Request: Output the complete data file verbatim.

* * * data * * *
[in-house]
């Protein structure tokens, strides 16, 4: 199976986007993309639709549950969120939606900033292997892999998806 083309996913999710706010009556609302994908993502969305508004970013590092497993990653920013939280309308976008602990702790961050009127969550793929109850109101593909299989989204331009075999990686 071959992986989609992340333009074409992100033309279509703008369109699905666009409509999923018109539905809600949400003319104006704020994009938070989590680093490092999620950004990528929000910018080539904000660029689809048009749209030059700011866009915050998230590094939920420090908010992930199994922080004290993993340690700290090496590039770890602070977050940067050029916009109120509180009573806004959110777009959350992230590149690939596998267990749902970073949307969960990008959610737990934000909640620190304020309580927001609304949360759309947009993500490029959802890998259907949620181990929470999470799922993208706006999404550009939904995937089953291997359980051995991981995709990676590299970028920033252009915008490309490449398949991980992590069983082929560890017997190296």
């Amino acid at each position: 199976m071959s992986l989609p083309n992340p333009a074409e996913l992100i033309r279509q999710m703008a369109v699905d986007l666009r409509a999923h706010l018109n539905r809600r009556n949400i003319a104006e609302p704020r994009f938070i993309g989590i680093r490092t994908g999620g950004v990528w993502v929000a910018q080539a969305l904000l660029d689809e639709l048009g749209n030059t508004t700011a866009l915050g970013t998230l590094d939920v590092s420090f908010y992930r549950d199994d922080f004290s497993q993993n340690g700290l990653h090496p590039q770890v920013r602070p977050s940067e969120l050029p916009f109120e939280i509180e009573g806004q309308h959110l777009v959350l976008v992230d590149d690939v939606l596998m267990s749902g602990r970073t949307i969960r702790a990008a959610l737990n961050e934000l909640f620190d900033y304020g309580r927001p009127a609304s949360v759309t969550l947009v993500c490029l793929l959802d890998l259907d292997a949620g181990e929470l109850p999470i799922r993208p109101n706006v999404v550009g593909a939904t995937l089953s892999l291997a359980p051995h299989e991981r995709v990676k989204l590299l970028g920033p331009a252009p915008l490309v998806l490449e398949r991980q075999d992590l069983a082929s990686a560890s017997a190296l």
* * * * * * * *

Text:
[in-house]
């Protein structure tokens, strides 16, 4: 199976986007993309639709549950969120939606900033292997892999998806 083309996913999710706010009556609302994908993502969305508004970013590092497993990653920013939280309308976008602990702790961050009127969550793929109850109101593909299989989204331009075999990686 071959992986989609992340333009074409992100033309279509703008369109699905666009409509999923018109539905809600949400003319104006704020994009938070989590680093490092999620950004990528929000910018080539904000660029689809048009749209030059700011866009915050998230590094939920420090908010992930199994922080004290993993340690700290090496590039770890602070977050940067050029916009109120509180009573806004959110777009959350992230590149690939596998267990749902970073949307969960990008959610737990934000909640620190304020309580927001609304949360759309947009993500490029959802890998259907949620181990929470999470799922993208706006999404550009939904995937089953291997359980051995991981995709990676590299970028920033252009915008490309490449398949991980992590069983082929560890017997190296």
């Amino acid at each position: 199976m071959s992986l989609p083309n992340p333009a074409e996913l992100i033309r279509q999710m703008a369109v699905d986007l666009r409509a999923h706010l018109n539905r809600r009556n949400i003319a104006e609302p704020r994009f938070i993309g989590i680093r490092t994908g999620g950004v990528w993502v929000a910018q080539a969305l904000l660029d689809e639709l048009g749209n030059t508004t700011a866009l915050g970013t998230l590094d939920v590092s420090f908010y992930r549950d199994d922080f004290s497993q993993n340690g700290l990653h090496p590039q770890v920013r602070p977050s940067e969120l050029p916009f109120e939280i509180e009573g806004q309308h959110l777009v959350l976008v992230d590149d690939v939606l596998m267990s749902g602990r970073t949307i969960r702790a990008a959610l737990n961050e934000l909640f620190d900033y304020g309580r927001p009127a609304s949360v759309t969550l947009v993500c490029l793929l959802d890998l259907d292997a949620g181990e929470l109850p999470i799922r993208p109101n706006v999404v550009g593909a939904t995937l089953s892999l291997a359980p051995h299989e991981r995709v990676k989204l590299l970028g920033p331009a252009p915008l490309v998806l490449e398949r991980q075999d992590l069983a082929s990686a560890s017997a190296l």